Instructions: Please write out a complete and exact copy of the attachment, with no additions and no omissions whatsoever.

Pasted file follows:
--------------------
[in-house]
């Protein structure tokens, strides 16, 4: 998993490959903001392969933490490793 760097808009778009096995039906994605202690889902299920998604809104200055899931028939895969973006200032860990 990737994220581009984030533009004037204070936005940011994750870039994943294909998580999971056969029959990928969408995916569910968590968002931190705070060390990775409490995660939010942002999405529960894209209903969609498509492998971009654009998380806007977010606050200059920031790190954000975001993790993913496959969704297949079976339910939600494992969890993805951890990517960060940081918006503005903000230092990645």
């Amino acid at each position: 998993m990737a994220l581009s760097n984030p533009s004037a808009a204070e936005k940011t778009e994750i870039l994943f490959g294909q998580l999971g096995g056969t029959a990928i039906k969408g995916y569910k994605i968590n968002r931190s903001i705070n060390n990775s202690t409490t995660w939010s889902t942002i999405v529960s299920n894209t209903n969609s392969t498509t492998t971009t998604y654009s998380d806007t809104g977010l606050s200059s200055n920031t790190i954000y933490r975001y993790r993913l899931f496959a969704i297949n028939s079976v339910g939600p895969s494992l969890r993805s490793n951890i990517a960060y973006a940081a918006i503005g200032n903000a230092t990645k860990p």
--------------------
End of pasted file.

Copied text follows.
[in-house]
């Protein structure tokens, strides 16, 4: 998993490959903001392969933490490793 760097808009778009096995039906994605202690889902299920998604809104200055899931028939895969973006200032860990 990737994220581009984030533009004037204070936005940011994750870039994943294909998580999971056969029959990928969408995916569910968590968002931190705070060390990775409490995660939010942002999405529960894209209903969609498509492998971009654009998380806007977010606050200059920031790190954000975001993790993913496959969704297949079976339910939600494992969890993805951890990517960060940081918006503005903000230092990645």
């Amino acid at each position: 998993m990737a994220l581009s760097n984030p533009s004037a808009a204070e936005k940011t778009e994750i870039l994943f490959g294909q998580l999971g096995g056969t029959a990928i039906k969408g995916y569910k994605i968590n968002r931190s903001i705070n060390n990775s202690t409490t995660w939010s889902t942002i999405v529960s299920n894209t209903n969609s392969t498509t492998t971009t998604y654009s998380d806007t809104g977010l606050s200059s200055n920031t790190i954000y933490r975001y993790r993913l899931f496959a969704i297949n028939s079976v339910g939600p895969s494992l969890r993805s490793n951890i990517a960060y973006a940081a918006i503005g200032n903000a230092t990645k860990p």